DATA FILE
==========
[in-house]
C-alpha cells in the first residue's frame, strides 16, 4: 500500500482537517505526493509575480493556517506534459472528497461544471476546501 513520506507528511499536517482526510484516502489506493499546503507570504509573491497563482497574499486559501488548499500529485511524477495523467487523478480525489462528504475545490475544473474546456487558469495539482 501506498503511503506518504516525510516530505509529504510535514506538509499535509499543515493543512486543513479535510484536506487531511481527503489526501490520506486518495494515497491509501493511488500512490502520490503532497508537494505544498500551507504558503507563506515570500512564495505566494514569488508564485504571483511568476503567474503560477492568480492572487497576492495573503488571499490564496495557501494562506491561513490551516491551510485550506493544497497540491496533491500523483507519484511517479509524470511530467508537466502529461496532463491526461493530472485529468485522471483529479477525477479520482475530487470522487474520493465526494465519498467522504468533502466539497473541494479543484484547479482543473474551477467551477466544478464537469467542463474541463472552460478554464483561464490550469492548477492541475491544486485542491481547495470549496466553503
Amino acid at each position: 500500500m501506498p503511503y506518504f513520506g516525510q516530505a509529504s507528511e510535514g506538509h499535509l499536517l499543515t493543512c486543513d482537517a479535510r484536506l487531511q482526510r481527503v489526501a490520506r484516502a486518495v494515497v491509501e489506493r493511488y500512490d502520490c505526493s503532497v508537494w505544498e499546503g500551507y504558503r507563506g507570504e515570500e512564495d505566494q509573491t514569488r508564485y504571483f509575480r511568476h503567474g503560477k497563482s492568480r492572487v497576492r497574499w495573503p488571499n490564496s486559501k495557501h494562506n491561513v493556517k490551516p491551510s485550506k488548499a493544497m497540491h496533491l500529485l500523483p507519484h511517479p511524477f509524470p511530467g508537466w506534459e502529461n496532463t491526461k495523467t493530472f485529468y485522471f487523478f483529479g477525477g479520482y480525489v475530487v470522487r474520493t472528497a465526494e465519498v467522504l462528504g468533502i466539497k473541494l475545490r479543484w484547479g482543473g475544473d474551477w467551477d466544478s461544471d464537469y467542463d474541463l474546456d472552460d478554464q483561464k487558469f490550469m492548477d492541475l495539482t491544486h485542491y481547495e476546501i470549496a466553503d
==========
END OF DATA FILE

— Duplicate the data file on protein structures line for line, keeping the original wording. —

[in-house]
C-alpha cells in the first residue's frame, strides 16, 4: 500500500482537517505526493509575480493556517506534459472528497461544471476546501 513520506507528511499536517482526510484516502489506493499546503507570504509573491497563482497574499486559501488548499500529485511524477495523467487523478480525489462528504475545490475544473474546456487558469495539482 501506498503511503506518504516525510516530505509529504510535514506538509499535509499543515493543512486543513479535510484536506487531511481527503489526501490520506486518495494515497491509501493511488500512490502520490503532497508537494505544498500551507504558503507563506515570500512564495505566494514569488508564485504571483511568476503567474503560477492568480492572487497576492495573503488571499490564496495557501494562506491561513490551516491551510485550506493544497497540491496533491500523483507519484511517479509524470511530467508537466502529461496532463491526461493530472485529468485522471483529479477525477479520482475530487470522487474520493465526494465519498467522504468533502466539497473541494479543484484547479482543473474551477467551477466544478464537469467542463474541463472552460478554464483561464490550469492548477492541475491544486485542491481547495470549496466553503
Amino acid at each position: 500500500m501506498p503511503y506518504f513520506g516525510q516530505a509529504s507528511e510535514g506538509h499535509l499536517l499543515t493543512c486543513d482537517a479535510r484536506l487531511q482526510r481527503v489526501a490520506r484516502a486518495v494515497v491509501e489506493r493511488y500512490d502520490c505526493s503532497v508537494w505544498e499546503g500551507y504558503r507563506g507570504e515570500e512564495d505566494q509573491t514569488r508564485y504571483f509575480r511568476h503567474g503560477k497563482s492568480r492572487v497576492r497574499w495573503p488571499n490564496s486559501k495557501h494562506n491561513v493556517k490551516p491551510s485550506k488548499a493544497m497540491h496533491l500529485l500523483p507519484h511517479p511524477f509524470p511530467g508537466w506534459e502529461n496532463t491526461k495523467t493530472f485529468y485522471f487523478f483529479g477525477g479520482y480525489v475530487v470522487r474520493t472528497a465526494e465519498v467522504l462528504g468533502i466539497k473541494l475545490r479543484w484547479g482543473g475544473d474551477w467551477d466544478s461544471d464537469y467542463d474541463l474546456d472552460d478554464q483561464k487558469f490550469m492548477d492541475l495539482t491544486h485542491y481547495e476546501i470549496a466553503d